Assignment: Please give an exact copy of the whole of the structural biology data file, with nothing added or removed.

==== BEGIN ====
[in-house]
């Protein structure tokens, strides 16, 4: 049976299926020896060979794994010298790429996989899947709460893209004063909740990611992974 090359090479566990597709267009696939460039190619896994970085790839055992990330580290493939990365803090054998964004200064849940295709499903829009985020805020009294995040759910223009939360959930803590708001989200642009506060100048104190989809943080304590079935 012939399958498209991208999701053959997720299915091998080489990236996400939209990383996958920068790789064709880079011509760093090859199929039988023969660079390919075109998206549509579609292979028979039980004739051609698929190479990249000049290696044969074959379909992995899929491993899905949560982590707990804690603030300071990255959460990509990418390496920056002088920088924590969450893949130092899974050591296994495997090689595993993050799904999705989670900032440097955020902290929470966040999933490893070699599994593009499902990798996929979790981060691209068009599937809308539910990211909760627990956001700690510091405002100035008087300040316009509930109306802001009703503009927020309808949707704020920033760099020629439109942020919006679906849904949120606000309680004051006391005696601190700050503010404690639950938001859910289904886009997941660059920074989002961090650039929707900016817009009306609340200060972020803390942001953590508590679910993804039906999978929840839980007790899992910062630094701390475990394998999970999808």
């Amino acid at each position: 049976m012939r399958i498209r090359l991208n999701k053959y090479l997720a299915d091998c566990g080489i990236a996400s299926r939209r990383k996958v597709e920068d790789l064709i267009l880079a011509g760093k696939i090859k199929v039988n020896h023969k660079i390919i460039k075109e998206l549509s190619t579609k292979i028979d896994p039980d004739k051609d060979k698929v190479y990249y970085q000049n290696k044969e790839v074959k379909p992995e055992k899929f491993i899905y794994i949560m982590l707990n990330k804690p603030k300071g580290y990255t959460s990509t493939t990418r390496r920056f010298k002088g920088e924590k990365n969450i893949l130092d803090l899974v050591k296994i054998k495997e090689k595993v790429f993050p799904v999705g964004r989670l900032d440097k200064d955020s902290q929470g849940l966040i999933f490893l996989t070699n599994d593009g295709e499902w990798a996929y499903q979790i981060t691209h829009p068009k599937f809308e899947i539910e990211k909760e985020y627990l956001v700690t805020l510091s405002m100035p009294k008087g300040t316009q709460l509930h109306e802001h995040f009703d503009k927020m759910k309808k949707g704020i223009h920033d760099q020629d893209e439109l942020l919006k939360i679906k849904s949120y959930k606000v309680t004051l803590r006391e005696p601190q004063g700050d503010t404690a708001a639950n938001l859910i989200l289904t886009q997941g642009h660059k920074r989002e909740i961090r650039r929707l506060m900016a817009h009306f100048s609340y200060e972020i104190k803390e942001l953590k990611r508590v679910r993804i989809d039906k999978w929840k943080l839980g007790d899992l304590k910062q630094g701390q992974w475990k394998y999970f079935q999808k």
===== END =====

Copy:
[in-house]
């Protein structure tokens, strides 16, 4: 049976299926020896060979794994010298790429996989899947709460893209004063909740990611992974 090359090479566990597709267009696939460039190619896994970085790839055992990330580290493939990365803090054998964004200064849940295709499903829009985020805020009294995040759910223009939360959930803590708001989200642009506060100048104190989809943080304590079935 012939399958498209991208999701053959997720299915091998080489990236996400939209990383996958920068790789064709880079011509760093090859199929039988023969660079390919075109998206549509579609292979028979039980004739051609698929190479990249000049290696044969074959379909992995899929491993899905949560982590707990804690603030300071990255959460990509990418390496920056002088920088924590969450893949130092899974050591296994495997090689595993993050799904999705989670900032440097955020902290929470966040999933490893070699599994593009499902990798996929979790981060691209068009599937809308539910990211909760627990956001700690510091405002100035008087300040316009509930109306802001009703503009927020309808949707704020920033760099020629439109942020919006679906849904949120606000309680004051006391005696601190700050503010404690639950938001859910289904886009997941660059920074989002961090650039929707900016817009009306609340200060972020803390942001953590508590679910993804039906999978929840839980007790899992910062630094701390475990394998999970999808």
């Amino acid at each position: 049976m012939r399958i498209r090359l991208n999701k053959y090479l997720a299915d091998c566990g080489i990236a996400s299926r939209r990383k996958v597709e920068d790789l064709i267009l880079a011509g760093k696939i090859k199929v039988n020896h023969k660079i390919i460039k075109e998206l549509s190619t579609k292979i028979d896994p039980d004739k051609d060979k698929v190479y990249y970085q000049n290696k044969e790839v074959k379909p992995e055992k899929f491993i899905y794994i949560m982590l707990n990330k804690p603030k300071g580290y990255t959460s990509t493939t990418r390496r920056f010298k002088g920088e924590k990365n969450i893949l130092d803090l899974v050591k296994i054998k495997e090689k595993v790429f993050p799904v999705g964004r989670l900032d440097k200064d955020s902290q929470g849940l966040i999933f490893l996989t070699n599994d593009g295709e499902w990798a996929y499903q979790i981060t691209h829009p068009k599937f809308e899947i539910e990211k909760e985020y627990l956001v700690t805020l510091s405002m100035p009294k008087g300040t316009q709460l509930h109306e802001h995040f009703d503009k927020m759910k309808k949707g704020i223009h920033d760099q020629d893209e439109l942020l919006k939360i679906k849904s949120y959930k606000v309680t004051l803590r006391e005696p601190q004063g700050d503010t404690a708001a639950n938001l859910i989200l289904t886009q997941g642009h660059k920074r989002e909740i961090r650039r929707l506060m900016a817009h009306f100048s609340y200060e972020i104190k803390e942001l953590k990611r508590v679910r993804i989809d039906k999978w929840k943080l839980g007790d899992l304590k910062q630094g701390q992974w475990k394998y999970f079935q999808k």